Labor Board v. Truck Drivers Union - 353 U.S. 87 (1957)
U.S. Supreme Court
Labor Board v. Truck Drivers Union, 353 U.S. 87 (1957)
Labor Board v. Truck Drivers Local Union
No. 449, International Brotherhood of Teamsters, Chauffeurs,
Warehousemen and Helpers of America, A.F.L.
Argued January 17, 22, 1957
Decided April 1, 1957
353 U.S. 87
A group of employers had formed a multiemployer association to bargain jointly with a single union which represented their employees. During contract negotiations between the union and the association, the union struck and picketed the plant of one of the employers belonging to the association. Thereupon, the other members of the employers' association, as a defense to the strike against one of their members which imperiled the employers' common interest in bargaining on a group basis, closed their plants and locked out their employees until the strike was terminated.
Held: In the circumstances of this case, the National Labor Relations Board properly found that such action by the non-struck members of the employers' association did not constitute an unfair labor practice within the meaning of §§ 8(a)(1) and (3) of the National Labor Relations Act, as amended. Pp. 353 U. S. 89-97.
(a) Although there is no express provision of the Act either prohibiting or authorizing a lockout, the Act does not make a lockout unlawful per se, and the legislative history of the Wagner Act indicates that there was no intent to prohibit lockouts as such. P. 353 U. S. 92.
(b) The unqualified use of the term "lockout" in several sections of the Taft-Hartley Act is a statutory recognition that there are circumstances in which employers may lawfully resort to a lockout as an economic weapon, and this conclusion is supported by the legislative history of the Act. Pp. 353 U. S. 92-93.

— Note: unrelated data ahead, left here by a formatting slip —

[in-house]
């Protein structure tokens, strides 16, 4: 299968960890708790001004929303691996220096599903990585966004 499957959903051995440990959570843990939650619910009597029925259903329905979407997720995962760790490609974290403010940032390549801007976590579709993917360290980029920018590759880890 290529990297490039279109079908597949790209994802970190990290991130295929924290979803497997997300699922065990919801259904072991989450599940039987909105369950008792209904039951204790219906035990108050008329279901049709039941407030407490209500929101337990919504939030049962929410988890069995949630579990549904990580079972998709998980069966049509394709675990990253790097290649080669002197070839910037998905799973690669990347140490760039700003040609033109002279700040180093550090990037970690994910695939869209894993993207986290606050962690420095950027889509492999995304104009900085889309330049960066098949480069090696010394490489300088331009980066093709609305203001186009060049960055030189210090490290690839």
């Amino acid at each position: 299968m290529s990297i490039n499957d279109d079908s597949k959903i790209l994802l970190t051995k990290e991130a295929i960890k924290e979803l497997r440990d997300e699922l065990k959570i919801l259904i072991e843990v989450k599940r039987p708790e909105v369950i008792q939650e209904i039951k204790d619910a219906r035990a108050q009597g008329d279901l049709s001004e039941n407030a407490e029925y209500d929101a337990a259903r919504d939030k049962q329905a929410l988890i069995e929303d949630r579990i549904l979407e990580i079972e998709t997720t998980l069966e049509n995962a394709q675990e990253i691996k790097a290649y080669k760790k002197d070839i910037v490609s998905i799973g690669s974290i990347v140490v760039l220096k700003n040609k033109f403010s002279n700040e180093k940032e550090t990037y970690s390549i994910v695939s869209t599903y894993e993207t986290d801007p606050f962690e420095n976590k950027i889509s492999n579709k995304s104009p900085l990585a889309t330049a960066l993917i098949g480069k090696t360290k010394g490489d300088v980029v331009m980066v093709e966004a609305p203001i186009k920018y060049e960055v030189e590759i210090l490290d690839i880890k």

(c) A temporary lockout may lawfully be used as a defense to a union strike tactic which threatens the destruction of the employers' interest in bargaining on a group basis. Pp. 353 U. S. 93-96.
(d) The history of the Taft-Hartley Act compels the conclusion that Congress intended that the National Labor Relations Board
should continue its established administrative practice of certifying multiemployer groups and intended to leave to the Board's specialized judgment the inevitable questions concerning multiemployer bargaining bound to arise in the future. Pp. 353 U. S. 94-96.
(e) Although the Act protects the right of the employees to strike in support of their demands, this protection is not so absolute as to deny self-help by employers when legitimate interests of employees and employers collide. P. 353 U. S. 96.
(f) The function of balancing conflicting legitimate interests so as to effectuate national labor policy is often a difficult and delicate responsibility, which Congress committed primarily to the National Labor Relations Board, subject to limited judicial review. P. 353 U. S. 96.
(g) The exercise of discretion by the Board in permitting lockouts is not to be narrowly confined to cases of economic hardship. P. 353 U. S. 97.
(h) In the circumstances of this case, the Board correctly balanced the conflicting interests in deciding that a temporary lockout to preserve the multiemployer bargaining basis from the disintegration threatened by the union's strike action was lawful. P. 353 U. S. 97.
231 F.2d 110 reversed.